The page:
A subject of regular discussion here at the Trademark and Copyright Law Blog, the application window for ICANN’s New gTLD Program opens today, over continued vigorous opposition from brand owners and the U.S. Congress. The application window, which runs from today through April 12, 2012, is the only time in which interested parties can apply to operate a new .brand or .generic top-level domain registry, at least for the foreseeable future. While ICANN plans a second (and probably a third, and a fourth…) round of gTLD applications, the timing and the details are still very much… More
After the Senate Committee on Commerce, Science and Transportation hearing on ICANN’s new gTLD Program on December 8, the House Energy and Commerce Committee’s Subcommittee on Communications and Technology held a similar hearing this morning. Returning witnesses were Dan Jaffe, Executive Vice President of the Association of National Advertisers (ANA), Fiona Alexander, Associate Administrator of the U.S. National Telecommunications and Information Administration (NTIA), and Kurt Pritz, SVP at ICANN. Joining them were Joshua Bourne, President of The Coalition Against Domain Name Abuse (CADNA), Thomas Embrescia, CEO of Employ Media (operator of the .jobs TLD), and Anjali… More
As we discussed, last week the Senate Committee on Commerce, Science, and Transportation held a full committee hearing on ICANN’s domain name expansion, perhaps in part to address CRIDO’s recent actions to stall the gTLD program. The following summary of the hearing was prepared for the American Bar Association by James L. Bikoff, David Heasley, and Philip Marano of Silverberg, Goldman & Bikoff, LLP, and is reprinted with permission.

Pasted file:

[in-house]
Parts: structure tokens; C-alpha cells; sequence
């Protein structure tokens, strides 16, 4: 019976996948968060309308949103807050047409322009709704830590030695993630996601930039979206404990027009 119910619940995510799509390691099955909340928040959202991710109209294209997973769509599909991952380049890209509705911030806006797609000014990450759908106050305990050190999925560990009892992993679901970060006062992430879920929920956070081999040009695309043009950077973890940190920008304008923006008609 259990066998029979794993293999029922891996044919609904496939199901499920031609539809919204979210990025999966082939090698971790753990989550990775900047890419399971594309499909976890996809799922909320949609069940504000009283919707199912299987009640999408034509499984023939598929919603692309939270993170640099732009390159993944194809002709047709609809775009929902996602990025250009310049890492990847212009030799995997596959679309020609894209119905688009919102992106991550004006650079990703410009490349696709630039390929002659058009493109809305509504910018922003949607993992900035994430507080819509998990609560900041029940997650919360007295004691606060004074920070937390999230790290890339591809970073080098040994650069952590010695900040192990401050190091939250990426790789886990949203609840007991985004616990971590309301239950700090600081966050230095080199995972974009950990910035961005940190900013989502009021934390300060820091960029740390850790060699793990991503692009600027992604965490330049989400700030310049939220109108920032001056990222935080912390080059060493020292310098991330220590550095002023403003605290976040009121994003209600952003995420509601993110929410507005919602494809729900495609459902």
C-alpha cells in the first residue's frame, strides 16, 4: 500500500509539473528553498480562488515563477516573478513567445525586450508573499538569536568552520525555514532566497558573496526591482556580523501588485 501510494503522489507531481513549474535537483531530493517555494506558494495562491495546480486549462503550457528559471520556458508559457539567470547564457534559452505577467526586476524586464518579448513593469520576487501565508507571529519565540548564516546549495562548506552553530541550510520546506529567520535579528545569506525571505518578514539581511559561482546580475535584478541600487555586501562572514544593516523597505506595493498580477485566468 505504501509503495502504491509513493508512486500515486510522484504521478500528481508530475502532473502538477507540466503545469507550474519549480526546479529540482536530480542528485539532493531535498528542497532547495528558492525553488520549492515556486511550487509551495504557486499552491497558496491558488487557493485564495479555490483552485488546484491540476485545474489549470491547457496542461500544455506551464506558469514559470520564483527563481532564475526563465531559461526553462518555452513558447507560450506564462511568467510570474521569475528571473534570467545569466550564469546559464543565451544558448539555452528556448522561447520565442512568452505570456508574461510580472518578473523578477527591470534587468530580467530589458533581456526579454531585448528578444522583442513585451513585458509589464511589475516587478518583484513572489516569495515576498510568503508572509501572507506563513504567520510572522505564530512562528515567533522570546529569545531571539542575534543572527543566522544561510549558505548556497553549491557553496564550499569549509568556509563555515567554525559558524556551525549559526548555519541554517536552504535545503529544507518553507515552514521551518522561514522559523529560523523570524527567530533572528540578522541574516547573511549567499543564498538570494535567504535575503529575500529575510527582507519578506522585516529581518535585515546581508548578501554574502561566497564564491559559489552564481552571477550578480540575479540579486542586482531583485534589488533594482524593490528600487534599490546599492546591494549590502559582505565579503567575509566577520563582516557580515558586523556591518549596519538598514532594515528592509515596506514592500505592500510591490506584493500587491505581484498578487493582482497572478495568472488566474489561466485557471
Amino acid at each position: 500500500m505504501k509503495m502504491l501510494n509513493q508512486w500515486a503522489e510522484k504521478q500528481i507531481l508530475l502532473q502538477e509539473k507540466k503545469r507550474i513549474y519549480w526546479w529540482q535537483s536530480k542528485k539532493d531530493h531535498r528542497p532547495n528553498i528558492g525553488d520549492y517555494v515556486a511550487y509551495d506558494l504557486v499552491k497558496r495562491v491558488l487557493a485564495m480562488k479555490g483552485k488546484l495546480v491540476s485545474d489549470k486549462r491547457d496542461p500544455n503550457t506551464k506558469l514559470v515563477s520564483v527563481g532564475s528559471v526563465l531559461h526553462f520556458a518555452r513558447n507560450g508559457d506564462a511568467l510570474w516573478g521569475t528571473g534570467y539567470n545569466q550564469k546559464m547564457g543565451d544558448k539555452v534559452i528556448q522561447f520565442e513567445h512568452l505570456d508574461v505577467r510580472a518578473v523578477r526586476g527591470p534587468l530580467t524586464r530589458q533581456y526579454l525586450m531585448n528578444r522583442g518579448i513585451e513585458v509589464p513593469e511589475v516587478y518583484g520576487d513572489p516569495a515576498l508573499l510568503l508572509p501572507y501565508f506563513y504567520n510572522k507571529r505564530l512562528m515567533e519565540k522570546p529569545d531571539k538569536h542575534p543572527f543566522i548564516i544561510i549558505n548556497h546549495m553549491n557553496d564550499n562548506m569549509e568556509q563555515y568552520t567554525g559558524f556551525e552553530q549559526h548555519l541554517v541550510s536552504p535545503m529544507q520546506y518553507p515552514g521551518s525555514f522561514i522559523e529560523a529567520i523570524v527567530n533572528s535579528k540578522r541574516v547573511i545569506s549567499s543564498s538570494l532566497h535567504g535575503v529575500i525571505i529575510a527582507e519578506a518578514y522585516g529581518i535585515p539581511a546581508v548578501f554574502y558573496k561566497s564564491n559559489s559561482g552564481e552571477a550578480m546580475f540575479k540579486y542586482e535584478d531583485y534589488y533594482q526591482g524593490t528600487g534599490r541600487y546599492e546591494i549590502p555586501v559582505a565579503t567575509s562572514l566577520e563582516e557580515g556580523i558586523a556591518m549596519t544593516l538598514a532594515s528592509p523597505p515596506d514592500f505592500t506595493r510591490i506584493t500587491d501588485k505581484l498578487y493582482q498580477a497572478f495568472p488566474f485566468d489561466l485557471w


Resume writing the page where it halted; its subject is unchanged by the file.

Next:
As you know, yesterday the U.S. Senate Committee on Commerce, Science and Transportation held a hearing to "examine the merits and implications of [the new gTLD] program and… More
On Monday, December 12 at 12:30 p.m. EST, the Northeast Chapter of the Association of Corporate Counsel presents The Domain Name Deluge: What In-House Counsel Need to Know About ICANN’s New gTLD Program. J. Scott Evans, Senior Legal Director, Global Brand & Trademarks, YAHOO! Inc. will join me to explore ICANN’s upcoming introduction of new top-level domain names, including a discussion of domain name basics, an overview of the New gTLD Program and the application process and timeline, and a review of what companies should be doing to traverse the rocky terrain of potential opportunities and significant risks.